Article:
The Marvelous Mrs. Maisel does its best character development work in depicting Joel Maisel: a man intimidated by ambitious women. Updated January 2020 with season 3 analysis.
Season 1 of The Marvelous Mrs. Maisel showed us the unfortunate end and aftermath of Midge Maisel’s marriage, after her husband Joel (played by Michael Zegen) left her. And season 2 did an even better job of illustrating who Joel was and what kind of person he is becoming as a result of his terrible choice to leave Midge.
But with season 3, Joel is finally starting to build a life of his own — the right way, this time. And though his life now functions quite separately from Midge’s, he’s having to confront some old demons.
Season 1 showed us the downfall of Joel’s character. When Joel and Midge met, Joel was immediately attracted to her wit, beauty, and intelligence. But after some years of marriage, and as his ambitions to become a comedian grow, Joel’s vision of Midge starts to change.
A profound lack of communication when it comes to Joel’s ambitions is one of the key factors that causes the breakdown in their marriage. Midge does not realize how intensely Joel wants to become a celebrity — how much of a character-defining issue transcending his family is for him. She has a practical mind, and does her best to facilitate his success through her own skills as a socialite and a good observer.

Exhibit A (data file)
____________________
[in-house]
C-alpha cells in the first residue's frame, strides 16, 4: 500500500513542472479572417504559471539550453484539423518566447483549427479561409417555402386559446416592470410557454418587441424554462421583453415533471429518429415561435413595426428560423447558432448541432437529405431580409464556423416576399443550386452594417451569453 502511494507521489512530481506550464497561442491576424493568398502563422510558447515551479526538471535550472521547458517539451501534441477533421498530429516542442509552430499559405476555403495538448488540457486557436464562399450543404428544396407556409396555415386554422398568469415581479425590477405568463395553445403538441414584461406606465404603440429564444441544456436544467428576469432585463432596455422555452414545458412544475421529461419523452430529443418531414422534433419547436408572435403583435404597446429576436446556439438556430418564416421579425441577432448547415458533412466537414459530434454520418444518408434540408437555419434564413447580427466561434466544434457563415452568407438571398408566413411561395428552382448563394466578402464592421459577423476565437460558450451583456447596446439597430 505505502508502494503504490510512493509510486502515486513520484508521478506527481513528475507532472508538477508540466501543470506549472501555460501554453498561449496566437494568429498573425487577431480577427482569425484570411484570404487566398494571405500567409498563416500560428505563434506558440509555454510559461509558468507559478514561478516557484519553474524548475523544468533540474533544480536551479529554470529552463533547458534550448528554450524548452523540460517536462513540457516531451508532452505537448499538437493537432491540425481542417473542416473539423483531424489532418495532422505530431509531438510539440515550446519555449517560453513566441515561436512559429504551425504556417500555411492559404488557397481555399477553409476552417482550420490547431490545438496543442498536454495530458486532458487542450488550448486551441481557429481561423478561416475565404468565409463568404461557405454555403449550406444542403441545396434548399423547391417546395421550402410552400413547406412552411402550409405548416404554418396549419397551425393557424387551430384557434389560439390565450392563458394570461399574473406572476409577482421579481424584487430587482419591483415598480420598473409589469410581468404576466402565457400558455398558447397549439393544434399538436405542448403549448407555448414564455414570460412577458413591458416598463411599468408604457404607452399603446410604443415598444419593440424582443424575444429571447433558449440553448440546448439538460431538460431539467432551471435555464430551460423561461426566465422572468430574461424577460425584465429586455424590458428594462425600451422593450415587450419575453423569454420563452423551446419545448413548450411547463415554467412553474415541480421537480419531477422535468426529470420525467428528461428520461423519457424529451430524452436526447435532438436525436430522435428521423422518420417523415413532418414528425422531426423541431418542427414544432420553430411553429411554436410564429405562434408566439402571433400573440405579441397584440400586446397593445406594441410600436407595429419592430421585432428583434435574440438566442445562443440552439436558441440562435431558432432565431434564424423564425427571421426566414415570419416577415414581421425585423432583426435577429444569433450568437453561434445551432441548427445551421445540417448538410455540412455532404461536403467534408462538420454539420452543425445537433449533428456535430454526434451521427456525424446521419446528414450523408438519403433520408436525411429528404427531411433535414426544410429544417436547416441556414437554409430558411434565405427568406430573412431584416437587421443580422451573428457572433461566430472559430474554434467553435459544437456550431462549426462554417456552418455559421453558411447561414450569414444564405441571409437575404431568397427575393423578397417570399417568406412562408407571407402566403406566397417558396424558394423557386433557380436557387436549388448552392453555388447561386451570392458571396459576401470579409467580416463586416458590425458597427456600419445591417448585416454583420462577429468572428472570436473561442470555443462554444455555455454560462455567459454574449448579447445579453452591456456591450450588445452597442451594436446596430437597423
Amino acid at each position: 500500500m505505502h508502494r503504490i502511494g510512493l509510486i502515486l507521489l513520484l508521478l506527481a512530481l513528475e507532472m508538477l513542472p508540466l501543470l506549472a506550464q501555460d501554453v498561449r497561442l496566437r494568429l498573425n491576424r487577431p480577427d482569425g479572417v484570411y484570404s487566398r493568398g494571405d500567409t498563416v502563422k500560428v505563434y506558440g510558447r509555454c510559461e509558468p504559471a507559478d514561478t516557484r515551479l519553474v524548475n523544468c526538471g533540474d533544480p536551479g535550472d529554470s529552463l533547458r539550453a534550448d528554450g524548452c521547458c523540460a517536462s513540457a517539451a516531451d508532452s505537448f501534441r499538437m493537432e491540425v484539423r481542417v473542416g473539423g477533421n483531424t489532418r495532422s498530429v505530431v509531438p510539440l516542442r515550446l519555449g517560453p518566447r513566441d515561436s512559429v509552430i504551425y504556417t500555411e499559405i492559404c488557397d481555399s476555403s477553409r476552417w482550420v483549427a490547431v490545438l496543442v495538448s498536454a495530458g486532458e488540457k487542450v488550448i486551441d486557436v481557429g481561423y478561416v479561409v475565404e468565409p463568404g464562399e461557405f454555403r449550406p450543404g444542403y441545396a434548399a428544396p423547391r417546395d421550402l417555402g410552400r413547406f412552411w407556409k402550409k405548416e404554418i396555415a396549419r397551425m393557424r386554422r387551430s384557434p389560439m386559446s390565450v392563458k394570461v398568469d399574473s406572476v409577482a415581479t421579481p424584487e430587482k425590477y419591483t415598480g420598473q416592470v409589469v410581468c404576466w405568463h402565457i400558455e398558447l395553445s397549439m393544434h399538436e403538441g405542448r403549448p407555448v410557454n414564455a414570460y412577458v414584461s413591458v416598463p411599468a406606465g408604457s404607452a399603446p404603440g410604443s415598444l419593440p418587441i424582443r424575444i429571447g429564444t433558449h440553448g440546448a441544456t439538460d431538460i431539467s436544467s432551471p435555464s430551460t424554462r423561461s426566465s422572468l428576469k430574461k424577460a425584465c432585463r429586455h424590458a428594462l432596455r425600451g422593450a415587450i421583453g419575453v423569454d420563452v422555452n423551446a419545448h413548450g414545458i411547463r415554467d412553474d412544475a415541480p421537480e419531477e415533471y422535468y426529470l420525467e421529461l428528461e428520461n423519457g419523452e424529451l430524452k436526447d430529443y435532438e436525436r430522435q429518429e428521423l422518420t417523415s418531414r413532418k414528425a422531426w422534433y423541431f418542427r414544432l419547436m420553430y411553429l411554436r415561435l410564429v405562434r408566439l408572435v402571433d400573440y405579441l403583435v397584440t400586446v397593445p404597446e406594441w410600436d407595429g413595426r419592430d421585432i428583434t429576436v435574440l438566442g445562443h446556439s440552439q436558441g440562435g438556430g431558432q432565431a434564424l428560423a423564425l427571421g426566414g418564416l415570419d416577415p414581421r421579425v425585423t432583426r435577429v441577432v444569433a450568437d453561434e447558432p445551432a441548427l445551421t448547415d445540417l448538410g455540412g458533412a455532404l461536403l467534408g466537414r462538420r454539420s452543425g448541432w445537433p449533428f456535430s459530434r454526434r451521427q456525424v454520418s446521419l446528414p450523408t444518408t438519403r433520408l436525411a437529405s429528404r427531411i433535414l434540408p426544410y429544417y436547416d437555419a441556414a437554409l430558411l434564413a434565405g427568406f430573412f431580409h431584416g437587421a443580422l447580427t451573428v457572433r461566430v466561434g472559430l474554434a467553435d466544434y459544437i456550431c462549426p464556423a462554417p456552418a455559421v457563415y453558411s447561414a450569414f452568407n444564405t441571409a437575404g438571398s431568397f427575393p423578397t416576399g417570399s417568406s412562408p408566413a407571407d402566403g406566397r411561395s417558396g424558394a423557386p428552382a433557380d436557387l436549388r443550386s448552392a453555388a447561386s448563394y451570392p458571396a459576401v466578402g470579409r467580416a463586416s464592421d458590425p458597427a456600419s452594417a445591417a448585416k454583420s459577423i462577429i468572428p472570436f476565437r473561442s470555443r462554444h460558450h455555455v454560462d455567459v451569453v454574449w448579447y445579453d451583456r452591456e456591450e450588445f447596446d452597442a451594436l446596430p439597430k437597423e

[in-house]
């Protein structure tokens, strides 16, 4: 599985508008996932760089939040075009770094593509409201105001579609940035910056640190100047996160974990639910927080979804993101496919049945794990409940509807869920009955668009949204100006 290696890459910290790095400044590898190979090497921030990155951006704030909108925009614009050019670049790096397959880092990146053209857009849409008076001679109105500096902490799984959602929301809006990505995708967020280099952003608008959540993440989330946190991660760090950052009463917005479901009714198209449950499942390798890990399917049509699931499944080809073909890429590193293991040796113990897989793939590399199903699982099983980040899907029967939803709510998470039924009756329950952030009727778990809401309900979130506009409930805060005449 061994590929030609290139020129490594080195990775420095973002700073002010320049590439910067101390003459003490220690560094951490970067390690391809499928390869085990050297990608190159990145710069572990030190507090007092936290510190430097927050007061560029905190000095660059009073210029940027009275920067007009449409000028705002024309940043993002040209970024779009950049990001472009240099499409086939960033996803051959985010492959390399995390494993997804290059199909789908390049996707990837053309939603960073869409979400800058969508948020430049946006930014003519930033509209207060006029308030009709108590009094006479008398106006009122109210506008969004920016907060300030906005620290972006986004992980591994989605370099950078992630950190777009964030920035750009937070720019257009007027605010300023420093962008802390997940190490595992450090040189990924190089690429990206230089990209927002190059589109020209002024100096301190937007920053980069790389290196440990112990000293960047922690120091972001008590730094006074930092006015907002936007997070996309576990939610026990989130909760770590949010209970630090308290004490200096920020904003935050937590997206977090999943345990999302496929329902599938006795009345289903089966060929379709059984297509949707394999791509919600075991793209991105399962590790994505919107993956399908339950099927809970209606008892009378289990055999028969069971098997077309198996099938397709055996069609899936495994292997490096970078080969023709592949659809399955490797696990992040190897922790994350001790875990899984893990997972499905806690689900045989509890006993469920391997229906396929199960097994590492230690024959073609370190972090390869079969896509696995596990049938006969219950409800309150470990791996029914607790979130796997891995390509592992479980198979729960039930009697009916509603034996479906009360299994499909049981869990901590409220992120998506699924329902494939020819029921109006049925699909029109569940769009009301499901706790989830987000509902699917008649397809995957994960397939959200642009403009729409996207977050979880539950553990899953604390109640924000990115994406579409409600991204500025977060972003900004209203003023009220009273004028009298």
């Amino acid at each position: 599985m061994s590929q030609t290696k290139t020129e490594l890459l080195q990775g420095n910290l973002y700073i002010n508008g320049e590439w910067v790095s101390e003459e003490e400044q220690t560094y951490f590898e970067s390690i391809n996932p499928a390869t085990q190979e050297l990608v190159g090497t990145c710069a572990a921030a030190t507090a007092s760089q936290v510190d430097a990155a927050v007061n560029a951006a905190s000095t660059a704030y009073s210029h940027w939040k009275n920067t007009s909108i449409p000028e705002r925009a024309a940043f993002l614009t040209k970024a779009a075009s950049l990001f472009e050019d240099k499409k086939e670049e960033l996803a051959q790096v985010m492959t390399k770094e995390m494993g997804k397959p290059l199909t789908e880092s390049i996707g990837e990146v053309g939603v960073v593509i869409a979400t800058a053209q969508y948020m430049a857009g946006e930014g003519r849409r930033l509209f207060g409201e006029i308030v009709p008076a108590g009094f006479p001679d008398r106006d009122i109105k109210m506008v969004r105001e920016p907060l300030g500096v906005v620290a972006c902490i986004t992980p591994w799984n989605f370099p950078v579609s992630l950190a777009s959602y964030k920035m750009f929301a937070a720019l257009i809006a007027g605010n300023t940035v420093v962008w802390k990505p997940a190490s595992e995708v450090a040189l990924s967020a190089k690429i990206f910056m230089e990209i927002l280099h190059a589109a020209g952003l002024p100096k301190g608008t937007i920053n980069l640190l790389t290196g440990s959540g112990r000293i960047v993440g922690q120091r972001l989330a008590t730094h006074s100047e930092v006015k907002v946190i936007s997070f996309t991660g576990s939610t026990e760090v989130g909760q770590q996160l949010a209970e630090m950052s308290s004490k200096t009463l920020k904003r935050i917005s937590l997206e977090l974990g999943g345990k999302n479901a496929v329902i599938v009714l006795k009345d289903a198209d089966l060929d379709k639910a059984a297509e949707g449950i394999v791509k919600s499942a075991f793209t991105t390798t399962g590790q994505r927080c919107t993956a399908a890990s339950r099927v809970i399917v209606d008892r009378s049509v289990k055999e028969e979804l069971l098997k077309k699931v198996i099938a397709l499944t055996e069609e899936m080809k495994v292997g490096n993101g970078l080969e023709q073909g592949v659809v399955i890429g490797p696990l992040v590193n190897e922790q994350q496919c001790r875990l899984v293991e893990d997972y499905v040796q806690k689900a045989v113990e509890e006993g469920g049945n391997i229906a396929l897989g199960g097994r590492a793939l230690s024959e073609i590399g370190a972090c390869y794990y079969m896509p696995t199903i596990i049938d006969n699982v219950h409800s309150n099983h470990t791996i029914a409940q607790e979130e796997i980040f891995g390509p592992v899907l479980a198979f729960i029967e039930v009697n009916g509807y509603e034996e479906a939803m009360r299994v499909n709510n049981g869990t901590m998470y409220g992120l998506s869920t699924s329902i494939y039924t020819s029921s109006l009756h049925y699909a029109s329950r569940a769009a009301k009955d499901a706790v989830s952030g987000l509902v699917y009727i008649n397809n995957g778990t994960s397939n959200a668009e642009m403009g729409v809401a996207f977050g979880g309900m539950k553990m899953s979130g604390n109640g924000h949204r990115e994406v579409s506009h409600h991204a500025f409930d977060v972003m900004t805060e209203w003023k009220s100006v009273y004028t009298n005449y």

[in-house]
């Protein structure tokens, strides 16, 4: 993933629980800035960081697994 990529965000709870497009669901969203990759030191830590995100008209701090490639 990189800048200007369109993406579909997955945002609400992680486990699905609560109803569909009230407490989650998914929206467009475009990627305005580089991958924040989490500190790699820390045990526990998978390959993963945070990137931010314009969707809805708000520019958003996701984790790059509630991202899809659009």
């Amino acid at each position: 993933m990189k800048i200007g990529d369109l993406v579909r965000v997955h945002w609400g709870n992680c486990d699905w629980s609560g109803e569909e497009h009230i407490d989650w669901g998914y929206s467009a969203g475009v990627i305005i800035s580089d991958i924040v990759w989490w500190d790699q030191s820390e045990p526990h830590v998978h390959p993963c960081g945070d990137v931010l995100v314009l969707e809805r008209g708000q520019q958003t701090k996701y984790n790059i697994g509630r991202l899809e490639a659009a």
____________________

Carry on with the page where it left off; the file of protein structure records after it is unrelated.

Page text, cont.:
But it’s in helping Joel towards success that Midge puts herself in a position where she is key to all of his successes. Her presence — and Joel’s own meekness — make it so that Joel never actually achieves anything on his own. As a result, everything he admired about her becomes, in his mind, proof of how she is undermining his achievements.
Yet it’s Joel’s weakness that allows this to happen, and the quiet resentment he develops goes to show how unable he is to stand on his own feet. His insecurity before Midge’s skill makes him adopt Midge’s own victories as his own. He eventually sees her more as an asset than his wife, and associates his failures to her… and in his new, twisted mindset, he thinks his failure is because she is failing him, which culminates in him abandoning his family in a spur-of-the-moment, illogical decision.
Naturally, his tumultuous relationship with Penny Pan ends up becoming a flawed copy of his marriage to Midge and fails disastrously. As much as Joel idolized living like a starving artist, he doesn’t actually want to live like that. His fantasy is a childish one: a life without responsibilities, with a cute girl who thinks the world of him and never challenges his ego, and where he isn’t held to anyone’s expectations. It turns out that this isn’t a comfortable reality at all… which brings him crawling back to Midge.
Except, by the time he has come back, having learned some of his lesson, Midge has profoundly changed as a person. She has learned her own worth, and channeled her skills towards a goal. She has become a great comedian, and she’s not going to easily fall back into Joel’s arms.